(1.5)

Definition 1.2 (see [9, 10]).

Let be a real linear space. A quasinorm is real-valued function on satisfying the following

(i) for all and if and only if .

(ii) for all and all .

(iii)There is a constant such that for all .

It follows from the condition (iii) that
(1.6)

for all and all .

The pair is called a quasinormed space if is a quasinorm on . The smallest possible is called the modulus of concavity of . A quasi-Banach space is a complete quasinormed space. A quasinorm is called a -norm ( ) if
(1.7)

for all . In this case, a quasi-Banach space is called a -Banach space.

Given a -norm, the formula gives us a translation invariant metric on . By the Aoki-Rolewicz theorem [10] (see also [9]), each quasinorm is equivalent to some -norm. Since it is much easier to work with -norms, henceforth we restrict our attention mainly to -norms. In [11], Tabor has investigated a version of Hyers-Rassias-Gajda theorem (see also [3, 12]) in quasi-Banach spaces. Since then, the stability problems have been investigated by many authors (see [1318]).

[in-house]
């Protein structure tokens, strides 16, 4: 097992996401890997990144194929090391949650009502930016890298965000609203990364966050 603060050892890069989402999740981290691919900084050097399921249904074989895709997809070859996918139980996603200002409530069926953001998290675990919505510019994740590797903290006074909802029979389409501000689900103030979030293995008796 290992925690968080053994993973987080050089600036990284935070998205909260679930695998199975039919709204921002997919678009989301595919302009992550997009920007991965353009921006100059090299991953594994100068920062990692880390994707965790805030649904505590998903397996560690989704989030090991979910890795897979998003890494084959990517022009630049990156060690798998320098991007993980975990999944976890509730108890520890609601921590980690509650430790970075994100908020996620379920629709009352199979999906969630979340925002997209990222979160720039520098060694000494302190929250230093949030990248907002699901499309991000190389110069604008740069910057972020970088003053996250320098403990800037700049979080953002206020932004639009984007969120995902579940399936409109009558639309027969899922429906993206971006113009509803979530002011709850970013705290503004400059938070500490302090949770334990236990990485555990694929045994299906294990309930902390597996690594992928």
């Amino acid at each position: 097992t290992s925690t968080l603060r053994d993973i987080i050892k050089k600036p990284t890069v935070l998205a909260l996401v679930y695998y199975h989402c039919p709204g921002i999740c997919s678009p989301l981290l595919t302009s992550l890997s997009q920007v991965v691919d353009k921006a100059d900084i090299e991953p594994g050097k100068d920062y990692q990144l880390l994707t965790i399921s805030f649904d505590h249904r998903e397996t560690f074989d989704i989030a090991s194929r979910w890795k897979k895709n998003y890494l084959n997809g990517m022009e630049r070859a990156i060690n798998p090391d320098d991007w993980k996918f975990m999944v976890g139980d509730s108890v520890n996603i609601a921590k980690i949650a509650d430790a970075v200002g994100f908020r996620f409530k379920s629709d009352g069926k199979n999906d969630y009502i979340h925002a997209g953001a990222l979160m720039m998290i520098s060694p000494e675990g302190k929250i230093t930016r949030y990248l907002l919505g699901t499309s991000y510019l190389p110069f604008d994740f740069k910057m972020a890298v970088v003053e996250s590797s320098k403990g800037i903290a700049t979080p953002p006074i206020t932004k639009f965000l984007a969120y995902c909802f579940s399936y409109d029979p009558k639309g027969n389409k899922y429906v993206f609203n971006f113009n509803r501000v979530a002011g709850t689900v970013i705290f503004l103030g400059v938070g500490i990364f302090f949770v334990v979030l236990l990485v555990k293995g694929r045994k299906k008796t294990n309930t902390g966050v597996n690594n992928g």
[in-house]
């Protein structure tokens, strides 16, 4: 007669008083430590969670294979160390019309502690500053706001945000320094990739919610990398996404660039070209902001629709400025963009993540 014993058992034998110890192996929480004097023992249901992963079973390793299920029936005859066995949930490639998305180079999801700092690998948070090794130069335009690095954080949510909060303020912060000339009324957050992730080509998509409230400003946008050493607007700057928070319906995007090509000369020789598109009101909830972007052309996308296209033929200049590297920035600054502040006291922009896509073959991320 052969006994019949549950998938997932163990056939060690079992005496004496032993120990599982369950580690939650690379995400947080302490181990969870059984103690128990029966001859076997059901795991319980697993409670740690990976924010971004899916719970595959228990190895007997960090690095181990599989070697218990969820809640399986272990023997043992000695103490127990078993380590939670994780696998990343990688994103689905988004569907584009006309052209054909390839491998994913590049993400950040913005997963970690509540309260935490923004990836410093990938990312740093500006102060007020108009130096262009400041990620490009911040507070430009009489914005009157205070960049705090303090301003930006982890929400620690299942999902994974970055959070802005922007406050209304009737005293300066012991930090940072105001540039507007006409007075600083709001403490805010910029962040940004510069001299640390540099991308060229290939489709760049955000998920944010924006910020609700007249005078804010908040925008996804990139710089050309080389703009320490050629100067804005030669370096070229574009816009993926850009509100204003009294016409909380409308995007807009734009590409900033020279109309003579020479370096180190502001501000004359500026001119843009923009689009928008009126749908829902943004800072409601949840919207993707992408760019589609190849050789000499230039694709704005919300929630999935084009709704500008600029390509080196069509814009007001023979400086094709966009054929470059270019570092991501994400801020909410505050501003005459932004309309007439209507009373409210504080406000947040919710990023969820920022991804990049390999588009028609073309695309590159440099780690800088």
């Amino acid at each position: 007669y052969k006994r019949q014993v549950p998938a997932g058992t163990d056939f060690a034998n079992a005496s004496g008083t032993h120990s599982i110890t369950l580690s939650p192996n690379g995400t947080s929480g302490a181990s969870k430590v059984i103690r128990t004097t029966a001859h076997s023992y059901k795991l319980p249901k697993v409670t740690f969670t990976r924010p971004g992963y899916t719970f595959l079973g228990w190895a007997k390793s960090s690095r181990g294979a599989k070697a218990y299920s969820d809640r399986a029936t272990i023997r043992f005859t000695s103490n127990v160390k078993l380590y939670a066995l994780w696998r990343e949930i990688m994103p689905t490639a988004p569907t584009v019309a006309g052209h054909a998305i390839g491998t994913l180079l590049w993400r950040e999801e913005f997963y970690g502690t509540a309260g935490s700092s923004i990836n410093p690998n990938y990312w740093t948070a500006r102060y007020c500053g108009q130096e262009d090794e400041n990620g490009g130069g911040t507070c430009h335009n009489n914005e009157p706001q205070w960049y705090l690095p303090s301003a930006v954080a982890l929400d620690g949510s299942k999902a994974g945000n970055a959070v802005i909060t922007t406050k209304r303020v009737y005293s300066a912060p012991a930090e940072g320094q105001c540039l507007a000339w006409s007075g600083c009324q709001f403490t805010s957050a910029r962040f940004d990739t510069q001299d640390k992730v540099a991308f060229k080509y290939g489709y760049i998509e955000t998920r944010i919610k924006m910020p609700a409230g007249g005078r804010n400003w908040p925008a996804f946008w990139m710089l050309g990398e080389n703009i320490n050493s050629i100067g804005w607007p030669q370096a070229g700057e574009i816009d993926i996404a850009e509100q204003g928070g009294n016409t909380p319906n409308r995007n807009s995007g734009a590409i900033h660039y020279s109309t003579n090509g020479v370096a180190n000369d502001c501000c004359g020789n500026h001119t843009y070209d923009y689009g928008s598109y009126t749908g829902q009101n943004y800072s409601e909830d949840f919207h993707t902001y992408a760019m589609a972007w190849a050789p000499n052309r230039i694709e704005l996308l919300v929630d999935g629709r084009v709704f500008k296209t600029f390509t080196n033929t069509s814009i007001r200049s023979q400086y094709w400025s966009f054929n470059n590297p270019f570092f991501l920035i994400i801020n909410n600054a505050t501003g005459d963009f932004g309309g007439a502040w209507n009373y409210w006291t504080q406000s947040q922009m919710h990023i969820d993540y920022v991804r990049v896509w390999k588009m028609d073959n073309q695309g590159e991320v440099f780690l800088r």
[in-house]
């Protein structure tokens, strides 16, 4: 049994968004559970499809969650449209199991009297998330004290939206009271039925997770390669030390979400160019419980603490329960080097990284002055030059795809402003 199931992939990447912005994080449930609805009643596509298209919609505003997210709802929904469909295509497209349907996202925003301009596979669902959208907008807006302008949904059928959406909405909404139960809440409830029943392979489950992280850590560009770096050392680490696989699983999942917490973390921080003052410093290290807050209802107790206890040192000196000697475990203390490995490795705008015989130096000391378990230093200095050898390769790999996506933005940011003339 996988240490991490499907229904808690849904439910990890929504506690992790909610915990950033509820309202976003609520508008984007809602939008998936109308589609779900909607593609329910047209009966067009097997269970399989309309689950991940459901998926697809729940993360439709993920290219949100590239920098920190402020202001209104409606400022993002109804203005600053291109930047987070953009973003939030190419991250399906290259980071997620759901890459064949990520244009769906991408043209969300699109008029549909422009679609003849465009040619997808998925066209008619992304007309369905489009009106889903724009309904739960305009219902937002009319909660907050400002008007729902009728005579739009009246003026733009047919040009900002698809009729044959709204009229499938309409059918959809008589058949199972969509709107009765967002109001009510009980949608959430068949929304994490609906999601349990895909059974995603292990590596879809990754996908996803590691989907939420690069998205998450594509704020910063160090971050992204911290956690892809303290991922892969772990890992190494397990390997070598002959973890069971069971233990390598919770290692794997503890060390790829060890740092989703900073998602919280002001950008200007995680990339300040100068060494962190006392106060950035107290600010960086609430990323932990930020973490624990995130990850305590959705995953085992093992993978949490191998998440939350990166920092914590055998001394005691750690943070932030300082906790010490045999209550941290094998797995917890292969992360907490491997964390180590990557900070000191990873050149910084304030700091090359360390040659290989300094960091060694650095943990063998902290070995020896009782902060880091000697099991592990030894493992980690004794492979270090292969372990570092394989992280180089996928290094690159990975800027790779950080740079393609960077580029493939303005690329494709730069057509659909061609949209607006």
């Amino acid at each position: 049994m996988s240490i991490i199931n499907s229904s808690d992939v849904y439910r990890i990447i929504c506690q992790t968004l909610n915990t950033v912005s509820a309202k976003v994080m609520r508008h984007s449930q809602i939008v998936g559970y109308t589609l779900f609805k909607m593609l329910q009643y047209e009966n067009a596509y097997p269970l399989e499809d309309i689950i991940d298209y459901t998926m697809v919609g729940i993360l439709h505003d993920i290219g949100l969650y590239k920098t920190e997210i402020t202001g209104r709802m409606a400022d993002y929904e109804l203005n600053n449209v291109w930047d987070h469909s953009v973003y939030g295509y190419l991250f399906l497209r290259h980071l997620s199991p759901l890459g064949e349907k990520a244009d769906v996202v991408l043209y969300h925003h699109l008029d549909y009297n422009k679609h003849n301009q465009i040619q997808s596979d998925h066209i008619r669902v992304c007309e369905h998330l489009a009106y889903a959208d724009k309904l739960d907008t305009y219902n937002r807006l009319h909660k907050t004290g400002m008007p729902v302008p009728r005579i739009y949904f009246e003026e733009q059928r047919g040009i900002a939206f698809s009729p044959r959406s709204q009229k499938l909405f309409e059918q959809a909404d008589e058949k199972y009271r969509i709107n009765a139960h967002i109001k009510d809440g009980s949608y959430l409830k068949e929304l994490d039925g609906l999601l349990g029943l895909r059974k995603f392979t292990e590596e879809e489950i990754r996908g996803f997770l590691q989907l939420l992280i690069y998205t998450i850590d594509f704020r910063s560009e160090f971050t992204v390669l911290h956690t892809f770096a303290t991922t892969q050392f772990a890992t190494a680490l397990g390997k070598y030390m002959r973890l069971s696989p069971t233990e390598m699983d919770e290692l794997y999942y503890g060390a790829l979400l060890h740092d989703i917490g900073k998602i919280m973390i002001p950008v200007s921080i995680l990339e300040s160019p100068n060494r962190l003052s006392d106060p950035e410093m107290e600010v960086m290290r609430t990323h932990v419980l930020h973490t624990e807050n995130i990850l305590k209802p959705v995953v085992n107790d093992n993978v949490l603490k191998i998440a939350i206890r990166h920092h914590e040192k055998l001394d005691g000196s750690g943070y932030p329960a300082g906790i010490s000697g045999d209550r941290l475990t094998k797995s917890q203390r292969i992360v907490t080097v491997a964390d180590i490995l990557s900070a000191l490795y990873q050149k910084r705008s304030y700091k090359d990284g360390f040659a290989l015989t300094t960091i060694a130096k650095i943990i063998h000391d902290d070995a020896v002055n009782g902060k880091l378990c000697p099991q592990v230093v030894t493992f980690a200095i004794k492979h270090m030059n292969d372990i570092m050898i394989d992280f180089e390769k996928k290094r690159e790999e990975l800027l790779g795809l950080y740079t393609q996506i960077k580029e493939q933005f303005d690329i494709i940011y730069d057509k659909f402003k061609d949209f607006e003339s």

The authors [19] solved the solutions of (1.4) and (1.5) as follows.

Theorem A.

A mapping satisfies (1.4) if and only if there exist a multi-additive mapping such that and for all .

Theorem B.

A mapping satisfies (1.4) if and only if it satisfies (1.5).

In this paper, we investigate the generalized Hyers-Ulam stability of (1.4) and (1.5) in quasi-Banach spaces.

2. Stability of (1.4) and (1.5) in Quasi-normed Spaces

Throughout this section, assume that is a quasinormed space with quasinorm and that is a -Banach space with -norm . Let be the modulus of concavity of .

Let and be two functions such that
(2.1)

for all .

Let be two functions satisfying
(2.2)
(2.3)

for all .

Theorem 2.1.

Let be a mapping such that
(2.4)
(2.5)
and let and for all . Then there exist two bi-quadratic mappings such that
(2.6)
(2.7)

for all .

Proof.

Letting in (2.4), we get
(2.8)
for all . Thus we have
(2.9)
for all . Replacing by in the above inequality, we obtain
(2.10)
for all . Since is a -Banach space, for given integers , we see that
(2.11)
for all . By (2.2) and (2.11), the sequence is a Cauchy sequence for all . Since is complete, the sequence converges for all . Define by
(2.12)
for all . Putting and taking in (2.11), one can obtain the inequality (2.6). By (2.4) and (2.5), we get
(2.13)

for all and all . Letting in the above two inequalities and using (2.1), is bi-quadratic.